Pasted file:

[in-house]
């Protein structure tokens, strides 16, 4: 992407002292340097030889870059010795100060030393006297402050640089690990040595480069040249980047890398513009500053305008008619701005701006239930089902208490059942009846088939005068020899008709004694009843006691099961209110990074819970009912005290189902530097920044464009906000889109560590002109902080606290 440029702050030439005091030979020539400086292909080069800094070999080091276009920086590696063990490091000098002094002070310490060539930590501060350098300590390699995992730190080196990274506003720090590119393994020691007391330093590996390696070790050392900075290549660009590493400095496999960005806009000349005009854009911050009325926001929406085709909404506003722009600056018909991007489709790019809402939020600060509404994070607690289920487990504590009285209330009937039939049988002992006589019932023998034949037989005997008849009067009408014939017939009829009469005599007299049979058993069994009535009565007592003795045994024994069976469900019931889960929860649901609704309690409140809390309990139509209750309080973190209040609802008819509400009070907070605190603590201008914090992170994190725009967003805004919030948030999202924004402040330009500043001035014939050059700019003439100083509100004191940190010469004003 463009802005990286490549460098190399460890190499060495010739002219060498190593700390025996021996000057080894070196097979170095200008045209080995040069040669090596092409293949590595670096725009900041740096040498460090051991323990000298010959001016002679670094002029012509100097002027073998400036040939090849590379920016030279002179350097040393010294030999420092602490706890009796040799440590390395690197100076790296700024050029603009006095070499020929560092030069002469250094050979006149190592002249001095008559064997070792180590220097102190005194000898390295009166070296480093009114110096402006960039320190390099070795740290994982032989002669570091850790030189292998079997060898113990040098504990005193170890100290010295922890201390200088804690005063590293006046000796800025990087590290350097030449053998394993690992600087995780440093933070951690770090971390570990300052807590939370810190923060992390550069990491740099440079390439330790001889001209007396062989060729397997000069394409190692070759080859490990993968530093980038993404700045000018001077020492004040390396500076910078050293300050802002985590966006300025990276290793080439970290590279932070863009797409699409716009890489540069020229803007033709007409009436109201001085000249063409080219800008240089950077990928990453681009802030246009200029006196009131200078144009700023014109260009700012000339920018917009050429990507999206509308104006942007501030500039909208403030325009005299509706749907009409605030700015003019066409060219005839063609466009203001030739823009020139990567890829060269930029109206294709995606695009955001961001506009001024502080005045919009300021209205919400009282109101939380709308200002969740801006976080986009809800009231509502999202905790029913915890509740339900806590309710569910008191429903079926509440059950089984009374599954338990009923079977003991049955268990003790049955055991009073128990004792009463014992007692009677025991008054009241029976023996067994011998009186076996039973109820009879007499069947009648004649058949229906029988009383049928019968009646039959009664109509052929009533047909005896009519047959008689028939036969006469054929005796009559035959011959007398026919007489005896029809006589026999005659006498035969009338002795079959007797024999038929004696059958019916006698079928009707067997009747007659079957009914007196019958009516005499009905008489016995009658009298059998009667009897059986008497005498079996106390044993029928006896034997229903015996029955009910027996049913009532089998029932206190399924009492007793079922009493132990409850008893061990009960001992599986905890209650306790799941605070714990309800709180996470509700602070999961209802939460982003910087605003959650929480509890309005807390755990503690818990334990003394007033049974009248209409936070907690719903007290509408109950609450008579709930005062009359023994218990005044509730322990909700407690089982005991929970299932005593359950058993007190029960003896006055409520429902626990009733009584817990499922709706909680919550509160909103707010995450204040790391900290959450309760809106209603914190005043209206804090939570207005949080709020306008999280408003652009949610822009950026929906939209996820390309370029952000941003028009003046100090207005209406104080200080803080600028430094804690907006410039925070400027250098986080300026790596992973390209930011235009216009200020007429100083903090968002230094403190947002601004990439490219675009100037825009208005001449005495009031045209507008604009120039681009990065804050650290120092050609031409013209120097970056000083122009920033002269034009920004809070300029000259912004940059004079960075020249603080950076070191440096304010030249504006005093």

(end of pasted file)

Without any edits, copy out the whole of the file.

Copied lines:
[in-house]
């Protein structure tokens, strides 16, 4: 992407002292340097030889870059010795100060030393006297402050640089690990040595480069040249980047890398513009500053305008008619701005701006239930089902208490059942009846088939005068020899008709004694009843006691099961209110990074819970009912005290189902530097920044464009906000889109560590002109902080606290 440029702050030439005091030979020539400086292909080069800094070999080091276009920086590696063990490091000098002094002070310490060539930590501060350098300590390699995992730190080196990274506003720090590119393994020691007391330093590996390696070790050392900075290549660009590493400095496999960005806009000349005009854009911050009325926001929406085709909404506003722009600056018909991007489709790019809402939020600060509404994070607690289920487990504590009285209330009937039939049988002992006589019932023998034949037989005997008849009067009408014939017939009829009469005599007299049979058993069994009535009565007592003795045994024994069976469900019931889960929860649901609704309690409140809390309990139509209750309080973190209040609802008819509400009070907070605190603590201008914090992170994190725009967003805004919030948030999202924004402040330009500043001035014939050059700019003439100083509100004191940190010469004003 463009802005990286490549460098190399460890190499060495010739002219060498190593700390025996021996000057080894070196097979170095200008045209080995040069040669090596092409293949590595670096725009900041740096040498460090051991323990000298010959001016002679670094002029012509100097002027073998400036040939090849590379920016030279002179350097040393010294030999420092602490706890009796040799440590390395690197100076790296700024050029603009006095070499020929560092030069002469250094050979006149190592002249001095008559064997070792180590220097102190005194000898390295009166070296480093009114110096402006960039320190390099070795740290994982032989002669570091850790030189292998079997060898113990040098504990005193170890100290010295922890201390200088804690005063590293006046000796800025990087590290350097030449053998394993690992600087995780440093933070951690770090971390570990300052807590939370810190923060992390550069990491740099440079390439330790001889001209007396062989060729397997000069394409190692070759080859490990993968530093980038993404700045000018001077020492004040390396500076910078050293300050802002985590966006300025990276290793080439970290590279932070863009797409699409716009890489540069020229803007033709007409009436109201001085000249063409080219800008240089950077990928990453681009802030246009200029006196009131200078144009700023014109260009700012000339920018917009050429990507999206509308104006942007501030500039909208403030325009005299509706749907009409605030700015003019066409060219005839063609466009203001030739823009020139990567890829060269930029109206294709995606695009955001961001506009001024502080005045919009300021209205919400009282109101939380709308200002969740801006976080986009809800009231509502999202905790029913915890509740339900806590309710569910008191429903079926509440059950089984009374599954338990009923079977003991049955268990003790049955055991009073128990004792009463014992007692009677025991008054009241029976023996067994011998009186076996039973109820009879007499069947009648004649058949229906029988009383049928019968009646039959009664109509052929009533047909005896009519047959008689028939036969006469054929005796009559035959011959007398026919007489005896029809006589026999005659006498035969009338002795079959007797024999038929004696059958019916006698079928009707067997009747007659079957009914007196019958009516005499009905008489016995009658009298059998009667009897059986008497005498079996106390044993029928006896034997229903015996029955009910027996049913009532089998029932206190399924009492007793079922009493132990409850008893061990009960001992599986905890209650306790799941605070714990309800709180996470509700602070999961209802939460982003910087605003959650929480509890309005807390755990503690818990334990003394007033049974009248209409936070907690719903007290509408109950609450008579709930005062009359023994218990005044509730322990909700407690089982005991929970299932005593359950058993007190029960003896006055409520429902626990009733009584817990499922709706909680919550509160909103707010995450204040790391900290959450309760809106209603914190005043209206804090939570207005949080709020306008999280408003652009949610822009950026929906939209996820390309370029952000941003028009003046100090207005209406104080200080803080600028430094804690907006410039925070400027250098986080300026790596992973390209930011235009216009200020007429100083903090968002230094403190947002601004990439490219675009100037825009208005001449005495009031045209507008604009120039681009990065804050650290120092050609031409013209120097970056000083122009920033002269034009920004809070300029000259912004940059004079960075020249603080950076070191440096304010030249504006005093």